For many newcomers, their entry into health care may come via a Refugee Health Screening at FHC-Americana. They may participate in the English as a Second Language or GED classes at the Americana Community Center or have children in the After School Program there. This campus plays a vital role in helping Louisville’s newest neighbors thrive.

[1] American Community Survey, 2022 5-year estimates, Selected Characteristics of the Native and foreign-Born Populations, Jefferson County, Kentucky

Compassionate & Equitable

Across Family Health Centers, we have signs translated into our top 5 languages that read “Everyone is Welcome Here.” Nowhere is that motto taken more to heart than at FHC-Americana and on the Americana Campus as a whole. We know that in order to be truly welcoming, we must earn the trust of the communities we serve by providing compassionate and equitable care.

While Louisville is made stronger by a myriad of refugee and immigrant serving agencies and not-for-profits, AWCC and FHC are unique in our abilities to serve a wide range of community members and to do so for longer periods of time than some of our sister agencies. While eligibility criteria for some services may be governed by grant funders and the federal Office for Refugee Resettlement, our mix of funding, Federally Qualified Community Health Centers status, and partnerships with the AWCC, allow us to be expansive and equitable in our approach.

Through 16 years of providing healthcare out of tiny modular spaces, our team has grown agile, and we strive to always consider the ways in which our clients prefer to be cared for as we craft policies and procedures. We know that providing culturally effective care means more than just adjusting for cultural differences and yet keeping the system the same! We’ve been able to adapt and grow over the years, adding programing, being more holistic, and hiring multilingual and multicultural staff.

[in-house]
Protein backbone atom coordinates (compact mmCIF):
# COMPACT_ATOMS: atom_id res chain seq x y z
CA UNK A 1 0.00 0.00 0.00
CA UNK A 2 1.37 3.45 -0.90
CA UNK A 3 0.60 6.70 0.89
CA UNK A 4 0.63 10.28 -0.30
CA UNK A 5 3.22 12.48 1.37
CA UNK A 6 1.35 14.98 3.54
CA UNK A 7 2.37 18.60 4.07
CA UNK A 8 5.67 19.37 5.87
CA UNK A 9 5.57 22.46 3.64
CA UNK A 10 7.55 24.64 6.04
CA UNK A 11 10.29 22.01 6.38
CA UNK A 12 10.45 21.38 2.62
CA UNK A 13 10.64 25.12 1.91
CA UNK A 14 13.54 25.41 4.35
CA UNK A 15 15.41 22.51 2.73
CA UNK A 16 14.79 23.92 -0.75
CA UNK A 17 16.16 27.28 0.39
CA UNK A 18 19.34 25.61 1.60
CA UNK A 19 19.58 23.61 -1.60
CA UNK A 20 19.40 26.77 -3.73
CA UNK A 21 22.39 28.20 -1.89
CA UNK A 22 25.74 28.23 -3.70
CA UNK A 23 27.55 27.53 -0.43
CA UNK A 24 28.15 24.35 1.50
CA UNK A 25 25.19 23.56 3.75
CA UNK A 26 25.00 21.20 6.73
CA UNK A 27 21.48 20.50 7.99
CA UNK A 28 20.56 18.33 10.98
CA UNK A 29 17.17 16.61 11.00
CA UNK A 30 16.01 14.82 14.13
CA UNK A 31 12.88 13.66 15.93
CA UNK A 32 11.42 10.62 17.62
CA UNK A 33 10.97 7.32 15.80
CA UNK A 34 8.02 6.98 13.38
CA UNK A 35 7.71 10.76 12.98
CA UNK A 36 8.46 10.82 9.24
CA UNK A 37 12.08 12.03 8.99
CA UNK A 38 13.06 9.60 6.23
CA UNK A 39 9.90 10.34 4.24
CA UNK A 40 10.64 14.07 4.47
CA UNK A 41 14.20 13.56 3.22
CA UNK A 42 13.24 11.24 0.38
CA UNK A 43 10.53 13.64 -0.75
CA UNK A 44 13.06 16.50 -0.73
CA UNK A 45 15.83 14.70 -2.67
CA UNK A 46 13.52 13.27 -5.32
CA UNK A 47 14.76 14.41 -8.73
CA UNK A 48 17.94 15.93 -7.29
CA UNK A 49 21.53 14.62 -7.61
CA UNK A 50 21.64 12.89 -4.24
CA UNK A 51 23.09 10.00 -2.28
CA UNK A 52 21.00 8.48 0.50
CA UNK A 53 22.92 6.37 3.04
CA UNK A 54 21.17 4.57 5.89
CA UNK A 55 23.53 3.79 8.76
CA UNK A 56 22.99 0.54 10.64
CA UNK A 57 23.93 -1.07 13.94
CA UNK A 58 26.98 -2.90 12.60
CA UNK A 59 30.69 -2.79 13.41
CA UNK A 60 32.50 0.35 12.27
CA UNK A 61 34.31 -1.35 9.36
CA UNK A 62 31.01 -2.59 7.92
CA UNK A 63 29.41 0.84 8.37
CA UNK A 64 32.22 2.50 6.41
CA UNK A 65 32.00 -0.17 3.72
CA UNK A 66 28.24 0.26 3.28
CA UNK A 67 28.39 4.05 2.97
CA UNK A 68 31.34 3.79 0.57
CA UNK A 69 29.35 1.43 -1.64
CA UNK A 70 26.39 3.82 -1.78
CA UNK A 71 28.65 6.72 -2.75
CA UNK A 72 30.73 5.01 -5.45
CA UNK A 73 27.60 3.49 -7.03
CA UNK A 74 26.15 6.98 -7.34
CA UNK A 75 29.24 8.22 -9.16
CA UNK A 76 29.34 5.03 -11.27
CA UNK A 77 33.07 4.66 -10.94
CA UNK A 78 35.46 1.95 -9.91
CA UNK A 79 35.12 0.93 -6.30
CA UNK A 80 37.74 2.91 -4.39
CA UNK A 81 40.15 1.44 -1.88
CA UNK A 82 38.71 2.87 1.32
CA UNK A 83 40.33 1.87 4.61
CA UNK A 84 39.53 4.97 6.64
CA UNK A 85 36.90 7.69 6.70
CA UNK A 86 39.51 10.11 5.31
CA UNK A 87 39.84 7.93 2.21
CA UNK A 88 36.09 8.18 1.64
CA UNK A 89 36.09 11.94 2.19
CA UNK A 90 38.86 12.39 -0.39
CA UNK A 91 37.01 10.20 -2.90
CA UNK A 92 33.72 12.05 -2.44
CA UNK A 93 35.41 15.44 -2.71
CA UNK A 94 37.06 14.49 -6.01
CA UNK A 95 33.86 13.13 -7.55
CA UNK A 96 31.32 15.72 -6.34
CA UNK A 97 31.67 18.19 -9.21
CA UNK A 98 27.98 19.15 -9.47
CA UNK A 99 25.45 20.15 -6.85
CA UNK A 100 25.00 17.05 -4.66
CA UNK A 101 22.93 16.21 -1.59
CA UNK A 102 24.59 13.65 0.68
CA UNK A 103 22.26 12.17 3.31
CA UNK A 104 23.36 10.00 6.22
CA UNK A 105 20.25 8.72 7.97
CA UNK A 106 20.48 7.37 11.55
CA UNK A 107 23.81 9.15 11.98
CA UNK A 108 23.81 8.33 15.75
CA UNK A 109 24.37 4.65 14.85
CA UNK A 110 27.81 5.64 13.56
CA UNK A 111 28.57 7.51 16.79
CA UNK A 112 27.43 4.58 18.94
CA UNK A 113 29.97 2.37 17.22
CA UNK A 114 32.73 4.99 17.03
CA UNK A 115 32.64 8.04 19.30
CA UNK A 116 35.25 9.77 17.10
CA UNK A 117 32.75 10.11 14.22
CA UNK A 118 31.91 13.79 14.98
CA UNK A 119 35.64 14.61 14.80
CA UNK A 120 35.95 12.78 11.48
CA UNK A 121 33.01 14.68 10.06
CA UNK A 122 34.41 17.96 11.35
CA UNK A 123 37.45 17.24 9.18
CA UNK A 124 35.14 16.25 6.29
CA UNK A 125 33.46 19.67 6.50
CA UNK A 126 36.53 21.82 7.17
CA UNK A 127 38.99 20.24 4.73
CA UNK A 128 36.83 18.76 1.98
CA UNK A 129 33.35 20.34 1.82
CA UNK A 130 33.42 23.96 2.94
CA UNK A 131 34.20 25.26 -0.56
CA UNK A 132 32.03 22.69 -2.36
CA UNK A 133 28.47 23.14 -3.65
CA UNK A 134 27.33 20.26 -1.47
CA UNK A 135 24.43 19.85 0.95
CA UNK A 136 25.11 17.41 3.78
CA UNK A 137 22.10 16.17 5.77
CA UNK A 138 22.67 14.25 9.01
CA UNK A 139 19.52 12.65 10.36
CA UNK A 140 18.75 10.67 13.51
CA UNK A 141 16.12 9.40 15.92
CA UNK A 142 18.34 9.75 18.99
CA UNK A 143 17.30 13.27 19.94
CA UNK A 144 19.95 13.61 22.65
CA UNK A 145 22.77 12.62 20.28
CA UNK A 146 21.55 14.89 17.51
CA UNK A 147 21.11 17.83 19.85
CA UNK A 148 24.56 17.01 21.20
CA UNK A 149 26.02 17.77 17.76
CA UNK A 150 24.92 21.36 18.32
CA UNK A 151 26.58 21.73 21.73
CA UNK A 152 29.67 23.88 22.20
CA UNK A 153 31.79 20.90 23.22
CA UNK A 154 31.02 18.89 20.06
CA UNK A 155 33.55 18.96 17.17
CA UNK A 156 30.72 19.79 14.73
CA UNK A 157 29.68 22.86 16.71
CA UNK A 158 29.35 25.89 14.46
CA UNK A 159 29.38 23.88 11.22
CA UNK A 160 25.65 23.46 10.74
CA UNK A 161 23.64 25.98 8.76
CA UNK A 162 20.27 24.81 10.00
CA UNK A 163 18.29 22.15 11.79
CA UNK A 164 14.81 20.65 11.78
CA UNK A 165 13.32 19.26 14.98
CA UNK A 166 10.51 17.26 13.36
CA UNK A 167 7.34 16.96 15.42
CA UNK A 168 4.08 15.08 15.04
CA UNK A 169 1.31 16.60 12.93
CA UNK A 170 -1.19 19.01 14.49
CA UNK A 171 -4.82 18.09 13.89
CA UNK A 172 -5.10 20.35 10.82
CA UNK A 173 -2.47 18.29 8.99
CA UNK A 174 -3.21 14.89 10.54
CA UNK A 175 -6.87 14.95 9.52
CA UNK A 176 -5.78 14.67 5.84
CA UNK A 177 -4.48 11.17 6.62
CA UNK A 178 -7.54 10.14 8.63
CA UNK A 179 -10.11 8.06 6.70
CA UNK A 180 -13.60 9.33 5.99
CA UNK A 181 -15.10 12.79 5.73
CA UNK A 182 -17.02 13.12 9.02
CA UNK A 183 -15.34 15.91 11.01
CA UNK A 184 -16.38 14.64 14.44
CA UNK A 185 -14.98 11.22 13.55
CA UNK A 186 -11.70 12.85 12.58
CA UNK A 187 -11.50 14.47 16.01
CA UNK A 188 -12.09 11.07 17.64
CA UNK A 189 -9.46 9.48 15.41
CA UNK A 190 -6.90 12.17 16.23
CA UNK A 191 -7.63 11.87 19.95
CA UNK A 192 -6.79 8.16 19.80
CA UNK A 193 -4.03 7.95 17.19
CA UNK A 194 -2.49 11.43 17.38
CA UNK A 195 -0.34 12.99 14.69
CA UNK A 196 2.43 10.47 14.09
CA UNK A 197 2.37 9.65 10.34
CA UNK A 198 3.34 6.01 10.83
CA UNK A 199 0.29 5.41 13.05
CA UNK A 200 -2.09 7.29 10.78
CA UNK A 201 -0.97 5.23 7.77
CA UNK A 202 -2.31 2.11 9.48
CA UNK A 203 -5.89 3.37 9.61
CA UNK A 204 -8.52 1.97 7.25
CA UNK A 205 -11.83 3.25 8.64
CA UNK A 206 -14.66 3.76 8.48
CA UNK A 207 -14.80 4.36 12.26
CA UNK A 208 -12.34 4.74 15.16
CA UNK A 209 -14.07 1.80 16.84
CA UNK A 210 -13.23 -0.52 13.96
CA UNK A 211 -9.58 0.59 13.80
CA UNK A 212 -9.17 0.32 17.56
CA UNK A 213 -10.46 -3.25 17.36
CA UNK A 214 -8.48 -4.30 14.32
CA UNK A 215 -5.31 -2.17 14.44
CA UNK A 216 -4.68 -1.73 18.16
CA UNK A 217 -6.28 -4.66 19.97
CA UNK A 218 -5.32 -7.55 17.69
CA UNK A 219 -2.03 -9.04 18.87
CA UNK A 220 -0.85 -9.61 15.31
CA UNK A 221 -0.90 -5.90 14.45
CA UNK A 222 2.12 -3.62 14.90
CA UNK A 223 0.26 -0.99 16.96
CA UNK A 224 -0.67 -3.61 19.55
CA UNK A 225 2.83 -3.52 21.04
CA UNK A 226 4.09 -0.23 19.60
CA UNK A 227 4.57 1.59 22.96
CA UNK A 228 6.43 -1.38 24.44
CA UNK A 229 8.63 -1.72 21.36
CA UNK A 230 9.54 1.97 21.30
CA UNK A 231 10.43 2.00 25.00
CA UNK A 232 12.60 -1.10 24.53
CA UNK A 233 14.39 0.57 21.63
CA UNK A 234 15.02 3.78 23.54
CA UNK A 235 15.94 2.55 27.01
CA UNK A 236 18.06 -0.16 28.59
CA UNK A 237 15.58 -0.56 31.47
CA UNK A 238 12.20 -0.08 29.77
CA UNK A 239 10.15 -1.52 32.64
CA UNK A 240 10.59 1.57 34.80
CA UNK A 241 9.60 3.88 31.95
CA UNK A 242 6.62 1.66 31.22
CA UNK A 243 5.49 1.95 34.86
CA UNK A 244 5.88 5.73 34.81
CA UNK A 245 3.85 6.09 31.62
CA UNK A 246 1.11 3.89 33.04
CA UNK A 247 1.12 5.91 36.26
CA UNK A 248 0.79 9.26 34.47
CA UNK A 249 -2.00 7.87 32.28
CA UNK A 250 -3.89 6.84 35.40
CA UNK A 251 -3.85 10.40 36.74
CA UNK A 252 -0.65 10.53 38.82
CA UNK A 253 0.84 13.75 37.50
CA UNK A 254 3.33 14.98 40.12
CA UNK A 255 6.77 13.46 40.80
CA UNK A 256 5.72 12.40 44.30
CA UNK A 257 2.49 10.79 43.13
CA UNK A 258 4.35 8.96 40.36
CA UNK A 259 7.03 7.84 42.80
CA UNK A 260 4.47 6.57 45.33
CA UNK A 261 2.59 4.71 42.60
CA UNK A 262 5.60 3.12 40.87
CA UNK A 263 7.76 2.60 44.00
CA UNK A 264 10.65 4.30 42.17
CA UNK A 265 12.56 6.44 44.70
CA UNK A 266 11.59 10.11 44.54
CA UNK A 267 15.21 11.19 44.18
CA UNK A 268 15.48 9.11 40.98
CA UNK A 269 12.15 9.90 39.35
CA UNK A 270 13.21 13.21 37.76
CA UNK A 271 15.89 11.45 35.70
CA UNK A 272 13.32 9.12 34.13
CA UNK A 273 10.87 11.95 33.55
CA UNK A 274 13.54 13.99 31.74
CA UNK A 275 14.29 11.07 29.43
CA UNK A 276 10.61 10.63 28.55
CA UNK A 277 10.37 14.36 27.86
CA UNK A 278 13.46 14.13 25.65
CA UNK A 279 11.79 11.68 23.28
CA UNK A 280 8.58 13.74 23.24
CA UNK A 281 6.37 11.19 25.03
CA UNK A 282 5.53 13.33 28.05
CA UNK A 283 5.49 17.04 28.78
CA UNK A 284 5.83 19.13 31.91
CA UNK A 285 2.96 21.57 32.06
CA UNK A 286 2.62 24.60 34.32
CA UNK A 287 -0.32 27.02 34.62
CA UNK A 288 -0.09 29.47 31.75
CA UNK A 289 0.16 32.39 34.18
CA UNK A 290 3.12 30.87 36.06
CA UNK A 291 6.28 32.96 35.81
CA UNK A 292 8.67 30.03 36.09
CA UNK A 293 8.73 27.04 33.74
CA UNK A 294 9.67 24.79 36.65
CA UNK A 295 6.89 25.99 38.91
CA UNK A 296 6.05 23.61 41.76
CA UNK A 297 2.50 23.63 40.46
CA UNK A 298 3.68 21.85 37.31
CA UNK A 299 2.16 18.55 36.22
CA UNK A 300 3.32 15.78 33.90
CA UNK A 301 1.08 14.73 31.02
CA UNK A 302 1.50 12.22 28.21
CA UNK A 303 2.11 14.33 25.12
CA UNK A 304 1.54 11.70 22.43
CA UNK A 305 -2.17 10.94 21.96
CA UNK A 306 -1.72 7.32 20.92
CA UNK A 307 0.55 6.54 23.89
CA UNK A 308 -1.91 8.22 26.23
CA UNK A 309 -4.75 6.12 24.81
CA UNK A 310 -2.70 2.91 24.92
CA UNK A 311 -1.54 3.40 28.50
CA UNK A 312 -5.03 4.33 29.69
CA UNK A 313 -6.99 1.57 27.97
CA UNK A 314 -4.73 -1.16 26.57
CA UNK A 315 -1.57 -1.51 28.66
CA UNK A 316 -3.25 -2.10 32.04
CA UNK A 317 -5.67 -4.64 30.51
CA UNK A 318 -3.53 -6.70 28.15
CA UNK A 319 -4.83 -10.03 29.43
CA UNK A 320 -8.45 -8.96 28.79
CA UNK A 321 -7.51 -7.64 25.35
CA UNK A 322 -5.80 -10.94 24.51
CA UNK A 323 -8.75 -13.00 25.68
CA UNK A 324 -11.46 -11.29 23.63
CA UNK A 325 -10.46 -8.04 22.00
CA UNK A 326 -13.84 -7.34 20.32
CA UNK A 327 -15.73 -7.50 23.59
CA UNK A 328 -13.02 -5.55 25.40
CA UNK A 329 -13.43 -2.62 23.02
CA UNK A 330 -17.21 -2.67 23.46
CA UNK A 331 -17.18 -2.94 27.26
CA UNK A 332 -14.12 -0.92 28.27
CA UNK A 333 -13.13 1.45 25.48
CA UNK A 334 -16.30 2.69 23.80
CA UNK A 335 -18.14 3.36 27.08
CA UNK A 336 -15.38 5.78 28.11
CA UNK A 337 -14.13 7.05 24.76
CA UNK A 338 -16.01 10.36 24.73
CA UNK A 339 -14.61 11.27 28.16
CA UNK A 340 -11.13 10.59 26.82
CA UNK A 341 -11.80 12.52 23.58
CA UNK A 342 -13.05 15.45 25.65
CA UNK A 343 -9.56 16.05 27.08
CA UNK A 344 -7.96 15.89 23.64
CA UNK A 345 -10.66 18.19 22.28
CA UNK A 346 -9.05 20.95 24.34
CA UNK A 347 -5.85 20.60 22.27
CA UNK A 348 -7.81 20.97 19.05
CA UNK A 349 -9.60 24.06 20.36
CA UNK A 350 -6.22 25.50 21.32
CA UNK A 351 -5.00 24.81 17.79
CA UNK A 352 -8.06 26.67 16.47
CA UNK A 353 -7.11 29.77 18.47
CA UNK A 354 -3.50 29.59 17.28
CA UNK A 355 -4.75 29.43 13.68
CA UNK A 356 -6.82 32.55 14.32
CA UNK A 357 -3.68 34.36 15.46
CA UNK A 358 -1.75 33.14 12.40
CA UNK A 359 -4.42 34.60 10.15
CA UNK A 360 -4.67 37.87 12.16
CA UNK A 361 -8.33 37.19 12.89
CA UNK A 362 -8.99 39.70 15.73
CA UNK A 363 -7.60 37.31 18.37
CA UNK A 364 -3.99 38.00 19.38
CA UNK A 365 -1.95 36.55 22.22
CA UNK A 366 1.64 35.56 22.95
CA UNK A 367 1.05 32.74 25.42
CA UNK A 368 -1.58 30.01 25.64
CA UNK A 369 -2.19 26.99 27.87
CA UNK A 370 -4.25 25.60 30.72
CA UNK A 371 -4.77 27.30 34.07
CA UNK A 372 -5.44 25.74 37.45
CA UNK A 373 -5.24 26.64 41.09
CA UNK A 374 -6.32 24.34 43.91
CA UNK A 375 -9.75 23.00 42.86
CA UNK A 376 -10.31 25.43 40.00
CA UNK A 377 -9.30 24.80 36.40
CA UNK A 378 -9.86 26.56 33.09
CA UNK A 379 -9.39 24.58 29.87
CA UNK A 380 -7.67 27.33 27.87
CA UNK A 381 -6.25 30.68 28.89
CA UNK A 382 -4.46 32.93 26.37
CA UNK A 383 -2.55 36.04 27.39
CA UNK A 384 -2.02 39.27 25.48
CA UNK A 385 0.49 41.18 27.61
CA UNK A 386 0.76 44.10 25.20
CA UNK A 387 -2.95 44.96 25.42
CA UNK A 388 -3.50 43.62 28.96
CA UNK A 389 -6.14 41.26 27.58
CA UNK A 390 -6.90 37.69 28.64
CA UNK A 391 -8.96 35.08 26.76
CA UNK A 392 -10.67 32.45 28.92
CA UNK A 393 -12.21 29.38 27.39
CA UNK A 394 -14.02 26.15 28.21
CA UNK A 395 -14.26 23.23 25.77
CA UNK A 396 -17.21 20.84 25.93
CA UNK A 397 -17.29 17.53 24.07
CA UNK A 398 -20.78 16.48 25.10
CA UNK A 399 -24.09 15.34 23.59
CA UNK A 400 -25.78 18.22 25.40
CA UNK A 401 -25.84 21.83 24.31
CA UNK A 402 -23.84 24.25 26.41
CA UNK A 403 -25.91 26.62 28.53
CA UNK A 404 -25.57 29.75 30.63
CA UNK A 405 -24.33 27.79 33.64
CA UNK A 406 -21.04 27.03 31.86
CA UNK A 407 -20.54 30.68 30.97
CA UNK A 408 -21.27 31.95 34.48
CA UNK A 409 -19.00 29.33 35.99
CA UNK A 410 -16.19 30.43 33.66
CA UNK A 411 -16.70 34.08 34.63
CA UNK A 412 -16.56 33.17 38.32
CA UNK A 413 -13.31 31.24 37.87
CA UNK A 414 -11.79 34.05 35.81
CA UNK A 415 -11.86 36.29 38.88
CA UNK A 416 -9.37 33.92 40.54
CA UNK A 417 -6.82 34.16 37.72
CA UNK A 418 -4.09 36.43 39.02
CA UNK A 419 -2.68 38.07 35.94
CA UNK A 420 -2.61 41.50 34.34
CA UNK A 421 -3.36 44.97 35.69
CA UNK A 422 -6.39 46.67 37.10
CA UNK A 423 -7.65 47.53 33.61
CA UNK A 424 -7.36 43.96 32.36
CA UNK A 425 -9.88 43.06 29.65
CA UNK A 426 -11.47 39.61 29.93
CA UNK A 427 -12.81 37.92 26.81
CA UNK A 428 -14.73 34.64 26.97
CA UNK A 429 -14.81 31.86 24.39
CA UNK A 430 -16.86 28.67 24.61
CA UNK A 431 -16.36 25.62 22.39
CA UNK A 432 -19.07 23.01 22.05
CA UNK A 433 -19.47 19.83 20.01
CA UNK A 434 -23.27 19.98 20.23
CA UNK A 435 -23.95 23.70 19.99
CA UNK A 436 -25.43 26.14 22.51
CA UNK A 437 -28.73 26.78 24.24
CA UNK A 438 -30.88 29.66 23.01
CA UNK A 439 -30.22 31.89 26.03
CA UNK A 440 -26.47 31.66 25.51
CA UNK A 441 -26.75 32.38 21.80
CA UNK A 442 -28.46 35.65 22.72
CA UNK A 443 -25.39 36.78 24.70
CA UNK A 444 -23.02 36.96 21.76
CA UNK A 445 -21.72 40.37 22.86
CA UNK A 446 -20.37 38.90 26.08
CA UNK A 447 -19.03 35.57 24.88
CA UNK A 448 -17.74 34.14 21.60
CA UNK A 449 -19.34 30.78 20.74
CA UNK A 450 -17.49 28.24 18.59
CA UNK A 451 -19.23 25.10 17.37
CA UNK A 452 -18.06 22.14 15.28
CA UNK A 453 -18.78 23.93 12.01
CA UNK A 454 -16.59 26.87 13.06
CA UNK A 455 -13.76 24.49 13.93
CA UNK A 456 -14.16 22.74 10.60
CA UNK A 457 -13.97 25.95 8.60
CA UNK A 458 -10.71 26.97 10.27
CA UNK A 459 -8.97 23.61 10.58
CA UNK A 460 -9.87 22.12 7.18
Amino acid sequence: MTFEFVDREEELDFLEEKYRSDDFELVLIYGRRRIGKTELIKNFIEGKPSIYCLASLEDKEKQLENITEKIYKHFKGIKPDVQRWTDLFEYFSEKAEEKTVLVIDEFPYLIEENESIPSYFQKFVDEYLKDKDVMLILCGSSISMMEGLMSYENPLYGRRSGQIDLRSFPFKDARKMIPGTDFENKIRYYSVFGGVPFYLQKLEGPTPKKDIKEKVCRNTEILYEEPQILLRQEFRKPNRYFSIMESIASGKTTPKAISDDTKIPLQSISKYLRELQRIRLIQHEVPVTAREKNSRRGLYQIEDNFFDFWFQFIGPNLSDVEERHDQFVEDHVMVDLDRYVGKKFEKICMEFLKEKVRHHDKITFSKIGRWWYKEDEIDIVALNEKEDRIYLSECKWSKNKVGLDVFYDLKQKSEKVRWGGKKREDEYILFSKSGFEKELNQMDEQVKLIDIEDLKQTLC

We’ve also learned that solid partnerships with organizations like the AWCC, JCPS, the Kentucky Office for Refugees, La Casita Center, local refugee resettlement agencies, the UL Kent School, Louisville Metro Department for Public Health and Wellness, and other refugee health and mental health providers help us to include community voice as we shape and reshape our services.


FHC-Americana’s services provide a significant public health benefit to Louisville. Refugee Health Assessments help identify physical and mental health conditions and facilitate access to specialty care for our newest neighbors. FHC-Americana provides needed medical and behavioral health care, but also support services like interpretation and care coordination that are crucial for individuals unfamiliar with the English language and how the U.S. health care system works. Further, our services are not time-limited. Family Health Centers cares for our patients throughout their lifetime.

The Survivors of Torture Services (STS) program is a comprehensive service to refugees and immigrants who have experienced torture in their home countries. We provide a safe, welcoming, confidential, trauma-informed and culturally-appropriate setting where survivors can begin the healing process. Moreover, we provide a place for community; we offer survivors the opportunity to reclaim safety, capability, productivity, and hope. Survivors of Torture Services include:

  • Servicios directos de salud mental y psiquiátricos
  • Coordinación de servicios sociales y atención médica.
  • Referencias de servicios legales

Similar to the STS model of care, since the Spring of 2023, FHC-Americana has been partnering with the UL Kent School of Social Work on their Supporting Transition of Afghans into Resettlement (STAR) Program. This Program is intended to assist Afghans Impacted by Combat who were evacuated to the United States in the period between August 2021 – September 2023, or their immediate family members who may have joined them later.  FHC-Americana’s role in the project is to provide specialized, culturally-appropriate medical and mental health services.

All of these health and wellness services, uniquely housed in the same building as the Americana World Community Center will help build a thriving and healthy Louisville.